“The Adventure Begins,” the world map theme, sadly doesn’t hold a candle to the first game’s theme. It opens up quietly, increases in grandioseness through a soaring orchestra, then inexplicably returns to that initial quietness. The shifts in tone mid-song are jarring and don’t lend themselves to the epic sound a world map theme should have. That being said, the next track, “War Bells Toll,” works well as the main battle theme. Ryo again utilizes a choir here, but it isn’t as constant as it is in other tracks, and the guitar that goes along with it works well enough.

Thus concludes the first disc. Sadly, the second disc does not carry the same level of quality, despite a strong opening. It leads in with the game’s new boss theme, “Battle of Tribulations,” which is a much more engaging battle theme than “War Bells Toll.” The choir (again!) works well here, and the guitar riffing mixed with the orchestra conveys the level of energy that the situation should provide. Of particular note is the electric break midway through the track, which I very much enjoyed.

“Theme of Magnolia” is beautiful. The piano is fantastic, and the orchestra that builds up behind it creates a swell of emotion that is reminiscent of some of the music you’d hear in Okami.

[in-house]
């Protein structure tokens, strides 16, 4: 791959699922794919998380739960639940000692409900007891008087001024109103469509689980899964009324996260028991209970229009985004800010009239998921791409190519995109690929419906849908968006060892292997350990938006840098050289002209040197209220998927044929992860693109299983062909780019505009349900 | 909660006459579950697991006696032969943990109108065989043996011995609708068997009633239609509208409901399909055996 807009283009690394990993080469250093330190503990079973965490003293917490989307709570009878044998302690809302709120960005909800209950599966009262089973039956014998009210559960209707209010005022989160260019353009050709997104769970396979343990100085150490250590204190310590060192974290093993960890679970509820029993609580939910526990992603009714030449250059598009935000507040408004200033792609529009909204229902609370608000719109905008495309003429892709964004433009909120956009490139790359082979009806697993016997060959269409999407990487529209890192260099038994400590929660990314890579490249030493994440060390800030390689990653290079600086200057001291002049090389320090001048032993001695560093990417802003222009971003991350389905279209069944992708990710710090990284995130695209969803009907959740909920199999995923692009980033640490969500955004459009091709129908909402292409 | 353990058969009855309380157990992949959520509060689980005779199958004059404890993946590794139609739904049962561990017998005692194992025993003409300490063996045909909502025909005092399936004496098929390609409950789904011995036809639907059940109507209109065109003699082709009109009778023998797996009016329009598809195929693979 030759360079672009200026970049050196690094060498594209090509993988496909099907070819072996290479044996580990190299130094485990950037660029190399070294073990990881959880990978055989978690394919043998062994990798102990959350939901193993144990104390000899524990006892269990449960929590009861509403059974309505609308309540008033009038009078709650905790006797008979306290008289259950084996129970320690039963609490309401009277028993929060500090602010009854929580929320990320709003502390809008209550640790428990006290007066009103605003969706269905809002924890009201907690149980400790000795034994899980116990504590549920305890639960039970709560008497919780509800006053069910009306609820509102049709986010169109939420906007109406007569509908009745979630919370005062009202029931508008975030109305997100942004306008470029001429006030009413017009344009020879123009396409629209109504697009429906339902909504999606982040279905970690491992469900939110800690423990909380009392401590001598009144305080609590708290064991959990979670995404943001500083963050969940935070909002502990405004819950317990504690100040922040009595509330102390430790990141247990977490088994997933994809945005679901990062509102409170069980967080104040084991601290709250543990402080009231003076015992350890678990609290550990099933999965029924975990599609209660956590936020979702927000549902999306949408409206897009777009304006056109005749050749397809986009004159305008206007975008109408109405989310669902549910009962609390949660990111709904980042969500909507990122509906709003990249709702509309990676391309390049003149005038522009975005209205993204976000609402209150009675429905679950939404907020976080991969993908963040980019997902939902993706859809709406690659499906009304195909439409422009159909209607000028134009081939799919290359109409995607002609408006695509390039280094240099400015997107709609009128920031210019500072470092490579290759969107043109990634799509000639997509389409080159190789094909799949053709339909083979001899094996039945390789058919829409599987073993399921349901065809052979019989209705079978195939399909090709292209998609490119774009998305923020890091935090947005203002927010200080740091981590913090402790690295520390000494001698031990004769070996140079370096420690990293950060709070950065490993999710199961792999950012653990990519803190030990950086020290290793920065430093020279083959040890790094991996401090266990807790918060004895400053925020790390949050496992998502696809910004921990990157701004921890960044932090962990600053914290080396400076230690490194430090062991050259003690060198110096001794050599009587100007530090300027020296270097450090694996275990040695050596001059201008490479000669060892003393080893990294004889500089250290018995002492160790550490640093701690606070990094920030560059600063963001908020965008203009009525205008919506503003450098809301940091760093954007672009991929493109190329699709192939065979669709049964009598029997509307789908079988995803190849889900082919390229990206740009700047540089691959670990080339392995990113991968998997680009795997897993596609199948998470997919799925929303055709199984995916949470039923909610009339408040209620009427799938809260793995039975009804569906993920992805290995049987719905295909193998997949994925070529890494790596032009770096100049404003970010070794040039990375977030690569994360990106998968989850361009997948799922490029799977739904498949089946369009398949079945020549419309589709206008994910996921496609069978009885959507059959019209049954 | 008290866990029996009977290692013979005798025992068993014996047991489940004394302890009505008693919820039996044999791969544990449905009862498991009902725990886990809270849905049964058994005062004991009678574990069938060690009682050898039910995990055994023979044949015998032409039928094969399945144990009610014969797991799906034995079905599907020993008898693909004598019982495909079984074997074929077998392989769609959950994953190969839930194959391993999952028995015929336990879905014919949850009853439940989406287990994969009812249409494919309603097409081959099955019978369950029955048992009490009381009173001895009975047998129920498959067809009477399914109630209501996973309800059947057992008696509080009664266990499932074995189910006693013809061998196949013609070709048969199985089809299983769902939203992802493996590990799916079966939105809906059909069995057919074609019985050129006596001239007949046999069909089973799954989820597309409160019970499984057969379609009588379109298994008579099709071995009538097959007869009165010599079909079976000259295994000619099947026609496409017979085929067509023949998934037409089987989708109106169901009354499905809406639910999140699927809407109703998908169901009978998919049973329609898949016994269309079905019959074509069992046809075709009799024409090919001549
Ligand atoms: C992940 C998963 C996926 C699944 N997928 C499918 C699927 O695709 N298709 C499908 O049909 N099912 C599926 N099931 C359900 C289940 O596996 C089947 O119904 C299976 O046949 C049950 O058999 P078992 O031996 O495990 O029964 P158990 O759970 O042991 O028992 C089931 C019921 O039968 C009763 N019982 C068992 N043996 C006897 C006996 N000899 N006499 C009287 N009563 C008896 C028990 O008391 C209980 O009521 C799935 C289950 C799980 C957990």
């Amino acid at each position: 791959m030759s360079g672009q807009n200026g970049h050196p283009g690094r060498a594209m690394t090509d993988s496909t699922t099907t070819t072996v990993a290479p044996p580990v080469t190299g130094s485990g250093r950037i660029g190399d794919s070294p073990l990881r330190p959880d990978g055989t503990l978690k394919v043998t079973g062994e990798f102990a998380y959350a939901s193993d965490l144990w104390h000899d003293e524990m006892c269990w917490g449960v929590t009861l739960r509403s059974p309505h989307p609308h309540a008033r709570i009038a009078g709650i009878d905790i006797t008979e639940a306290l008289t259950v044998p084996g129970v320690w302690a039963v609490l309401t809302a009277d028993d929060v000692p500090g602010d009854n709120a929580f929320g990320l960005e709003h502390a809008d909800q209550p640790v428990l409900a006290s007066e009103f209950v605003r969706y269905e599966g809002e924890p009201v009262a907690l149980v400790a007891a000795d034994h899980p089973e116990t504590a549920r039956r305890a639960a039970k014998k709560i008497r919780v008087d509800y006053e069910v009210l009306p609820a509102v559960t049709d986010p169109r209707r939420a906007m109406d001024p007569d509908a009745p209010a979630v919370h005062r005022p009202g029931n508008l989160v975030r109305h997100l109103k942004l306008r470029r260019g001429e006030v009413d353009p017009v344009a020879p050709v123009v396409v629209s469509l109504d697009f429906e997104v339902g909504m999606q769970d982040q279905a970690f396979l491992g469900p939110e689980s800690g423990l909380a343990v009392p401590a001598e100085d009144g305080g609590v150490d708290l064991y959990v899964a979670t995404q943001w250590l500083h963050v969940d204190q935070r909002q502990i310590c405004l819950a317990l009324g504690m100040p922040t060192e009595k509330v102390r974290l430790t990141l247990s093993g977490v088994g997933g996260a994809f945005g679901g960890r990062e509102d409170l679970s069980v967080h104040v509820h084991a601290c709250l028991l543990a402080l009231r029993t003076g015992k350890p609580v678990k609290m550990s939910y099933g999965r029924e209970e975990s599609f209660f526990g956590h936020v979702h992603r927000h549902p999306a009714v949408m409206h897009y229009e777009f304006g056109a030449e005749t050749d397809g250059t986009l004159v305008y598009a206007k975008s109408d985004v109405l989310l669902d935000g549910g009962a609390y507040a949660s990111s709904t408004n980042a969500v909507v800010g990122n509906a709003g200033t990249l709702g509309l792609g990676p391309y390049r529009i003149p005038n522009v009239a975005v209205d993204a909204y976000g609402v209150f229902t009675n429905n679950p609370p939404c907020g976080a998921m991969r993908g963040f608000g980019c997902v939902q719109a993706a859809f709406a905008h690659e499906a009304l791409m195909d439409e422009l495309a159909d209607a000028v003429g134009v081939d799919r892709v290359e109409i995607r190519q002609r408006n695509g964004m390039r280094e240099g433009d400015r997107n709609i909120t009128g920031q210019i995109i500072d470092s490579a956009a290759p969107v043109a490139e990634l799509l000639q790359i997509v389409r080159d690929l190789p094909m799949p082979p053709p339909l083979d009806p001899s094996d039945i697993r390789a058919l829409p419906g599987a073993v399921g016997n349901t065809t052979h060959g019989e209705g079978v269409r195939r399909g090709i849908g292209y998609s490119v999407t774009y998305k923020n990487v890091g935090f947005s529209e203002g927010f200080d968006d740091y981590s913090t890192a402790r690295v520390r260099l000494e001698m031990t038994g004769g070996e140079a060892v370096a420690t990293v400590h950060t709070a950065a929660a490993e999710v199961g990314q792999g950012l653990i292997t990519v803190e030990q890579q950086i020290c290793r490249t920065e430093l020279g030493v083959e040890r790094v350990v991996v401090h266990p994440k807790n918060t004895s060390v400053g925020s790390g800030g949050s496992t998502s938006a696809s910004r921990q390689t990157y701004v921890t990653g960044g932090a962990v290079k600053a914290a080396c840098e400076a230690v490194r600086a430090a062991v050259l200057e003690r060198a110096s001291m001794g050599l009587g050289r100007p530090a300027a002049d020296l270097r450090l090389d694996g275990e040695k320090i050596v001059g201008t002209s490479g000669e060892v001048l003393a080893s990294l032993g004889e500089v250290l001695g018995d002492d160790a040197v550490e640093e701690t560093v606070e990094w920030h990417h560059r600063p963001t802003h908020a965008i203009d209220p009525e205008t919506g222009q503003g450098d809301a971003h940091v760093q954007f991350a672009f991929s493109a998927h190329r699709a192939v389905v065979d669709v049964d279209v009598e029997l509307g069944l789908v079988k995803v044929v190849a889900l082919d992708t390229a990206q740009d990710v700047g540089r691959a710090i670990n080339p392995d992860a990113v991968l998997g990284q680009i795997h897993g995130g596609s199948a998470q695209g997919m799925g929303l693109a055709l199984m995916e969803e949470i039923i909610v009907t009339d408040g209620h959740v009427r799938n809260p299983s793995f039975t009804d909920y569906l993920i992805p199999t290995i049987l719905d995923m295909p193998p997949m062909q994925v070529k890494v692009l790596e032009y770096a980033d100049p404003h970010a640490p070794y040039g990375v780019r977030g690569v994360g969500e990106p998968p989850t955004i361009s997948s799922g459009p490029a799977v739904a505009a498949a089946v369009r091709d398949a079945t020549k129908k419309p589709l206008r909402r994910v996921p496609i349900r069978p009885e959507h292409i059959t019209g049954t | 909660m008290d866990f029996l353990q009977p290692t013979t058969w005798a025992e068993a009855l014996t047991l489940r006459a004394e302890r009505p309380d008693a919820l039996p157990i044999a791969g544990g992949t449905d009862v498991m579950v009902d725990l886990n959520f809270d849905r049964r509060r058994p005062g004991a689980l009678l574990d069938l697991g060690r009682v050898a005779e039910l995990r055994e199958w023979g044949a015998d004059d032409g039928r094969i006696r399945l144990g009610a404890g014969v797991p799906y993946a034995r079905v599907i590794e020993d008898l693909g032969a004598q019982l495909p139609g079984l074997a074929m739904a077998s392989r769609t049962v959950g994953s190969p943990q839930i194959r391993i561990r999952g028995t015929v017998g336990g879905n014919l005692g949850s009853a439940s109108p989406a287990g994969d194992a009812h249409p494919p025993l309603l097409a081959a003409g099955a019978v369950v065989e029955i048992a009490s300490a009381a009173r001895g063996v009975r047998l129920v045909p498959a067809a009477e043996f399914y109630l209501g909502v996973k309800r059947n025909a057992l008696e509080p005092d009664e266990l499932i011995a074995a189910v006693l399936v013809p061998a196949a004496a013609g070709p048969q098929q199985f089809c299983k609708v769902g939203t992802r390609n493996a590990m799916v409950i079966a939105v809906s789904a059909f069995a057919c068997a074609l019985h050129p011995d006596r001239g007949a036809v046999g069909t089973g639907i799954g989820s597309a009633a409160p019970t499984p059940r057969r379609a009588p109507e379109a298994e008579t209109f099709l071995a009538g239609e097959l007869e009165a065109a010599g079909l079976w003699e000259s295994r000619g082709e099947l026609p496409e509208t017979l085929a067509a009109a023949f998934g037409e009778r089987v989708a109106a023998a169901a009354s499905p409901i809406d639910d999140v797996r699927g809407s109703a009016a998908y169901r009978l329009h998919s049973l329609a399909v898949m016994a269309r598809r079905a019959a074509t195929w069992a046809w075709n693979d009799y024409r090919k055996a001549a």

After that song is when things get rough. Most of the tracks are repetitive and forgettable, be they dungeon tunes or town themes. They are definitely the weakest links in in the album. On a positive note, however, there are pieces like “Rowing the Wooden Boat” and “Altair and Vega’s Theme.” With the latter in particular, I again felt shades of Okami’s gentle yet sweeping tones, and the music shows up at just the right times to give emotional impact, especially given the context of the track.

The third disc is a return to form. “Overcoming Many Obstacles” has a triumphant trumpet that lifts you up and, surprisingly, a choir that fits perfectly with the piece. This is followed by the four “Character Combat” themes, which activate mid-battle. They are high on energy, “I’m Getting Serious!” being a particular high note, but they don’t really lend themselves to individual listening, especially considering their shortness. The airship theme, “Ship Flying Through the Skies,” is what I wish the world map theme had been. The use of the violin gives the track a sense of speed, and the drum beat that goes along with it helps convey the epicness I had originally hoped to hear in “The Adventure Begins.”